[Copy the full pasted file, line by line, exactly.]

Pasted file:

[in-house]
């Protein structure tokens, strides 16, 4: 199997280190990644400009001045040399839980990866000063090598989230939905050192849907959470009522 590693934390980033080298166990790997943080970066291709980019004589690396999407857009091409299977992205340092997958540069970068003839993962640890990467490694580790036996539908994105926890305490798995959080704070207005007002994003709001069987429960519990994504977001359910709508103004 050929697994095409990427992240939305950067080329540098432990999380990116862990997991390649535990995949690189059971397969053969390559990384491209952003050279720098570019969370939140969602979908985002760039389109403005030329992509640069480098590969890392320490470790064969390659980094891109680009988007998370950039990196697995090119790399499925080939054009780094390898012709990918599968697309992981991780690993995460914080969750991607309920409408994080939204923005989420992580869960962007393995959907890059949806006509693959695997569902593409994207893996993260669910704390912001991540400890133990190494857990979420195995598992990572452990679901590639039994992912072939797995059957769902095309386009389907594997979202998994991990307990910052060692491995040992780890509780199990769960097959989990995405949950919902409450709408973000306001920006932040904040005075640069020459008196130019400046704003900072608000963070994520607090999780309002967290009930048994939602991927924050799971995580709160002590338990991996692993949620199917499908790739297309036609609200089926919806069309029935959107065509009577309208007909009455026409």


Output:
[in-house]
């Protein structure tokens, strides 16, 4: 199997280190990644400009001045040399839980990866000063090598989230939905050192849907959470009522 590693934390980033080298166990790997943080970066291709980019004589690396999407857009091409299977992205340092997958540069970068003839993962640890990467490694580790036996539908994105926890305490798995959080704070207005007002994003709001069987429960519990994504977001359910709508103004 050929697994095409990427992240939305950067080329540098432990999380990116862990997991390649535990995949690189059971397969053969390559990384491209952003050279720098570019969370939140969602979908985002760039389109403005030329992509640069480098590969890392320490470790064969390659980094891109680009988007998370950039990196697995090119790399499925080939054009780094390898012709990918599968697309992981991780690993995460914080969750991607309920409408994080939204923005989420992580869960962007393995959907890059949806006509693959695997569902593409994207893996993260669910704390912001991540400890133990190494857990979420195995598992990572452990679901590639039994992912072939797995059957769902095309386009389907594997979202998994991990307990910052060692491995040992780890509780199990769960097959989990995405949950919902409450709408973000306001920006932040904040005075640069020459008196130019400046704003900072608000963070994520607090999780309002967290009930048994939602991927924050799971995580709160002590338990991996692993949620199917499908790739297309036609609200089926919806069309029935959107065509009577309208007909009455026409």